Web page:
By Tom Walsh
President, Fisheries Resource Volunteer Corps
Repetitive comments from anglers, who have fished the East Fork of the San Gabriel River over the past five years, have indicated that there are no fish left. Based on 1,261 CDFW Angler Surveys over the past 15 years, anglers reported catching 10,901 fish. However, during the past five years only 777 fish have been caught, with only 11 being caught in the past two years.
What are the reasons for this significant decrease? Over the past five-to-12 years there are a number of events that have contributed to the loss of this fishery:
— 2005 – Twelve-year drought reduced total rainfall by 43.6 inches (3.6 inches/year) below 140-year season average.
— 2008 – Downturn in the economy brought an increase in encampments to the East Fork backcountry.
— 2008 – Price of gold hit all time high increasing from $769/oz. in 2007 to a high of $1,987/oz. in 2011.
— 2008 – Began removal of 20,000 tamarisk plants (One plant consumes up to 200 gallons of water per day)
— 2010 – California Department of Fish and Wildlife terminated fish plants on East and West forks to abide with court ruling.
— 2014 – High rain event on Aug. 3 bought significant amount of sediment downstream with large fish kill.
Of all of these events, the mining activity has been the most damaging, which has increased significantly, with the rise in gold prices, the promotion by mining guides via social media and the lack of enforcement of the mining prohibition.
The negative impacts to the stream and its riparian areas resulting from the mining activities are numerous. Large amounts of material in the stream and riparian areas are being moved to create dams, dredging holes and long diversion channels for sluicing, resulting in heavy silting, reduction in water flow and the interruption of the entire ecosystem. FRVC volunteer stream patrols have documented the loss old growth trees along the stream banks, permanent campsites within 50 to 100 feet of the stream, large amounts of equipment and trash from abandoned campsites, and the use of motorized dredging equipment.
In October 2010, the California Fish and Game Commission designated the East Fork from Heaton Flat to the headwaters as a Wild and Heritage Trout Stream. This designation includes 33.6 miles of perennial stream habitat, and is one of only 12 watersheds in the state with this designation. Unfortunately, the CDFW management plan has not been published or implemented.
This once-prominent fishery, which has been abandoned by almost everyone, needs the support of the Southern California fishing community.
10 thoughts on “East Fork SOS: Where Have all the Fish and Anglers Gone?”
Was at West fork yesterday, looks real bad… Caught one stunted 5″ bow, but the leaves are back carpeting the river bottom and trash back everywhere till about the 3 mile mark?
Lousy. Thanks for sharing those depressing stats.
Consistent with my experience on East Fork too. Last trip was in 2014, here:
Great video with the native species. It’s so beautiful there. We need to bring back trout fishing.
WRONG. I just thru-hiked from Vincent Gap to the Bridge TNW trailhead and I caught three trout along the way fly fishing with a nymph. The first at Fish Fork, a tiny and beautiful purple rainbow. The second down about a mile, about an 8 inch rainbow, and the third was up north of the Narrows and this 12″ beauty fought like an 18 inch Sierra trout. STRONG fish up there, you just need to know how to fish and what to use.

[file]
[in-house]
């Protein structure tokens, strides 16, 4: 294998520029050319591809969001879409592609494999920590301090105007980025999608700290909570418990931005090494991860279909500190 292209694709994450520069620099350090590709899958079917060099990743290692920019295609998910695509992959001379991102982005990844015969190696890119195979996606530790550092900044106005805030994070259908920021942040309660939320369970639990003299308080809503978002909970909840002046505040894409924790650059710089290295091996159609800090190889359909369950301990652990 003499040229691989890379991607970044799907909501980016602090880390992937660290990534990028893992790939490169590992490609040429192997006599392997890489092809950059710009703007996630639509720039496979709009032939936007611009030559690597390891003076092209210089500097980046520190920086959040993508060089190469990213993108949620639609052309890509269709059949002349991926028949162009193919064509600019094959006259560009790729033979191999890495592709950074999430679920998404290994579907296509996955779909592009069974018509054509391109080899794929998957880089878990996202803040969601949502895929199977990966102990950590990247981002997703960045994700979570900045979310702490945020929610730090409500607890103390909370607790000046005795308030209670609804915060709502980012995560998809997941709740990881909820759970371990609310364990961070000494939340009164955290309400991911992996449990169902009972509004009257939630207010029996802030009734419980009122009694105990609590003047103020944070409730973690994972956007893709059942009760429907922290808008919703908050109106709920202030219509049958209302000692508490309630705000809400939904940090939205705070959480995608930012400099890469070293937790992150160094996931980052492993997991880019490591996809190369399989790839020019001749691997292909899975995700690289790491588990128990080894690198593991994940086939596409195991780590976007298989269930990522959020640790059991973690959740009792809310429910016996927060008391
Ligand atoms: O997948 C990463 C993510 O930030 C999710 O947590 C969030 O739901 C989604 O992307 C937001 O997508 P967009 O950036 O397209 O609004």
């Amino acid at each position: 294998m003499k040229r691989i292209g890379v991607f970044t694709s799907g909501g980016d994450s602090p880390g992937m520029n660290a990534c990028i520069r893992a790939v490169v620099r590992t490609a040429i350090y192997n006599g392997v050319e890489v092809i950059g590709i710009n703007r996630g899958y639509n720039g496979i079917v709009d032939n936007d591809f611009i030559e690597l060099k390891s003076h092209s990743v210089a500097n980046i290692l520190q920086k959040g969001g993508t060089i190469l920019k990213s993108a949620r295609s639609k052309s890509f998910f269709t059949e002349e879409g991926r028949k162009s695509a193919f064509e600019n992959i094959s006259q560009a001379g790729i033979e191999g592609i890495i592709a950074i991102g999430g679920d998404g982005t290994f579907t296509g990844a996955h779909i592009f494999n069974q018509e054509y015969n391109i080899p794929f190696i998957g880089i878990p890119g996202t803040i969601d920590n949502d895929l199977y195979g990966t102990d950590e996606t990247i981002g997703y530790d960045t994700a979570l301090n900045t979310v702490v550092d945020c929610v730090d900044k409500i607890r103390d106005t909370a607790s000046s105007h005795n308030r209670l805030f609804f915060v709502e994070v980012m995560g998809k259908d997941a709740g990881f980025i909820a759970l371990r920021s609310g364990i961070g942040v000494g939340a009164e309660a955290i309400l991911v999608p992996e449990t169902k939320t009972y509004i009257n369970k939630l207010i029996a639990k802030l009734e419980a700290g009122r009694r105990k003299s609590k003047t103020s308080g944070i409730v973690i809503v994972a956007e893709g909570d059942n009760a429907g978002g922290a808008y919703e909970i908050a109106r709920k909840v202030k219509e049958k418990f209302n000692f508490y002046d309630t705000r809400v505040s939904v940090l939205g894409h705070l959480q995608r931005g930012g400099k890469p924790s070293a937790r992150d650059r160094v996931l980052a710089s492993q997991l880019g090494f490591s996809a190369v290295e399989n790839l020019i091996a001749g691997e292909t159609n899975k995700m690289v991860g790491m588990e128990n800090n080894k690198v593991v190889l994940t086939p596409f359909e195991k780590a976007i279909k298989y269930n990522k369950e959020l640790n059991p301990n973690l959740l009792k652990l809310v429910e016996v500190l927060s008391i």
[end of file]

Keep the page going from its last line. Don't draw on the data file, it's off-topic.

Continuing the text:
Brendan, thanks for this scouting report. Sounds like you had a great time! Please note this post is from four and a half years ago. I was up to the East Fork, just from the parking lot, earlier this summer and I’d say things have improved. Now reading your post, I am sure of it. Give nature half a chance …
Was catching 10 – 12 inch natives a few miles up the narrows past the bridge to nowhere as recently as 2015. Lota of hiking though
Thanks for that, Fishy. We all hope the fishing comes back strong to the East Fork. — Jim
PLEASE DISPLAY SOME BASIC IQ before writing “storys”
fishing and prospecting have gone hand and hand since the first settlers to enter the canyon in Earley 1800’s , just as it does today , “most” of the prospectors do not do what’s in your pictures posted ,its very easy to collect certain type of images to paint the image you would like , just like the flip side , fishermen and fishing litters the land more than a prospector , lead weights sinkers lost jigs lures hooks, fishing line , salmon eggs bottles everywhere , its a 2 way street if you want to Nit pick Two wrongs do not make a right , with the recent 10 year drought there are Many videos on your tube showing trout and sucker fish thieving in prospectors holes made in river be it dredges or shovels ,prospectors remove trash and lead from river while creating habitat for small fish to thrive … East fork has never been the best fishing for San Gabriels , what is silly is west fork and north fork have always had best fishing , just like gold is where you find it it , so are fish why did the Pasadena fly fishing club start in West fork in 1908 , , both can work together to make San Gabriel mountains what it was , these type of false nit picking stories will only cause division , division solves nothing , PS isn’t there a prospector on the California Seal ? I don’t see any fishermen , just ships and MInera
THE MAIN PROBLEM IS SUMMER FOREIGN VISITORS THAT LITTER’S “EVERYONES” CANYONS UP BEYOND BELIEF IS OUR PROBLEM
Made in Azusa 1969